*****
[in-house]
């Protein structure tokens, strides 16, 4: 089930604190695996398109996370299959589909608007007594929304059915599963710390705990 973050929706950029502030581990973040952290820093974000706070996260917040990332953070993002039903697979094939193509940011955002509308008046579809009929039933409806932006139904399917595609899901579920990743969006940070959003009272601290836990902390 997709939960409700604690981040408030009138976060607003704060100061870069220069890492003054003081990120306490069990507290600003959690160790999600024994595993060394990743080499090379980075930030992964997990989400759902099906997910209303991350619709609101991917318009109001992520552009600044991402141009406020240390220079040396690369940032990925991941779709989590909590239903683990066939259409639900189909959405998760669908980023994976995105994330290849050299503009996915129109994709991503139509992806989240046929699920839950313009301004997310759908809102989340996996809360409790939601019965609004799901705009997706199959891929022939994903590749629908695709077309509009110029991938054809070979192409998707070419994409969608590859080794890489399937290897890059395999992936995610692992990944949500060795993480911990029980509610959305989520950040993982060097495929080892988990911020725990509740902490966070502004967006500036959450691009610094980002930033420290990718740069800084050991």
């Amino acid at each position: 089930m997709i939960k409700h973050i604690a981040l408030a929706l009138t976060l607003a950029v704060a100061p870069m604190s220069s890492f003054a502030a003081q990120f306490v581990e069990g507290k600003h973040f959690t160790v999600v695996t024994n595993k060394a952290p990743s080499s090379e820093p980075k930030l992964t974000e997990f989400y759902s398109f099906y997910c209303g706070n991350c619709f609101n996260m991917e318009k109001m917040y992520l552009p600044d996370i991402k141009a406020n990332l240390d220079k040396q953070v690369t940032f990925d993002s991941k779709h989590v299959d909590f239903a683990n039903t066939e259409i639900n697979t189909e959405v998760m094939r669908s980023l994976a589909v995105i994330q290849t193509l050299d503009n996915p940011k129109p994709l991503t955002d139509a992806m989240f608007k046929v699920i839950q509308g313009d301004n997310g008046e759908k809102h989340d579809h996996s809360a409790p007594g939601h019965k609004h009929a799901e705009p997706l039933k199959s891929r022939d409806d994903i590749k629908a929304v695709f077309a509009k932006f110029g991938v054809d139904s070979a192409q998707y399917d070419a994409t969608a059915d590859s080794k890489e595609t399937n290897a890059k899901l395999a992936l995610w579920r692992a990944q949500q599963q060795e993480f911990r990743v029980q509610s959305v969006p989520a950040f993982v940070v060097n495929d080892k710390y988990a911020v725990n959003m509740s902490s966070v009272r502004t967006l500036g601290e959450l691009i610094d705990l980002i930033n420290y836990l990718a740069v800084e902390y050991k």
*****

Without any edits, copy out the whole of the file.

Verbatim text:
[in-house]
């Protein structure tokens, strides 16, 4: 089930604190695996398109996370299959589909608007007594929304059915599963710390705990 973050929706950029502030581990973040952290820093974000706070996260917040990332953070993002039903697979094939193509940011955002509308008046579809009929039933409806932006139904399917595609899901579920990743969006940070959003009272601290836990902390 997709939960409700604690981040408030009138976060607003704060100061870069220069890492003054003081990120306490069990507290600003959690160790999600024994595993060394990743080499090379980075930030992964997990989400759902099906997910209303991350619709609101991917318009109001992520552009600044991402141009406020240390220079040396690369940032990925991941779709989590909590239903683990066939259409639900189909959405998760669908980023994976995105994330290849050299503009996915129109994709991503139509992806989240046929699920839950313009301004997310759908809102989340996996809360409790939601019965609004799901705009997706199959891929022939994903590749629908695709077309509009110029991938054809070979192409998707070419994409969608590859080794890489399937290897890059395999992936995610692992990944949500060795993480911990029980509610959305989520950040993982060097495929080892988990911020725990509740902490966070502004967006500036959450691009610094980002930033420290990718740069800084050991």
């Amino acid at each position: 089930m997709i939960k409700h973050i604690a981040l408030a929706l009138t976060l607003a950029v704060a100061p870069m604190s220069s890492f003054a502030a003081q990120f306490v581990e069990g507290k600003h973040f959690t160790v999600v695996t024994n595993k060394a952290p990743s080499s090379e820093p980075k930030l992964t974000e997990f989400y759902s398109f099906y997910c209303g706070n991350c619709f609101n996260m991917e318009k109001m917040y992520l552009p600044d996370i991402k141009a406020n990332l240390d220079k040396q953070v690369t940032f990925d993002s991941k779709h989590v299959d909590f239903a683990n039903t066939e259409i639900n697979t189909e959405v998760m094939r669908s980023l994976a589909v995105i994330q290849t193509l050299d503009n996915p940011k129109p994709l991503t955002d139509a992806m989240f608007k046929v699920i839950q509308g313009d301004n997310g008046e759908k809102h989340d579809h996996s809360a409790p007594g939601h019965k609004h009929a799901e705009p997706l039933k199959s891929r022939d409806d994903i590749k629908a929304v695709f077309a509009k932006f110029g991938v054809d139904s070979a192409q998707y399917d070419a994409t969608a059915d590859s080794k890489e595609t399937n290897a890059k899901l395999a992936l995610w579920r692992a990944q949500q599963q060795e993480f911990r990743v029980q509610s959305v969006p989520a950040f993982v940070v060097n495929d080892k710390y988990a911020v725990n959003m509740s902490s966070v009272r502004t967006l500036g601290e959450l691009i610094d705990l980002i930033n420290y836990l990718a740069v800084e902390y050991k």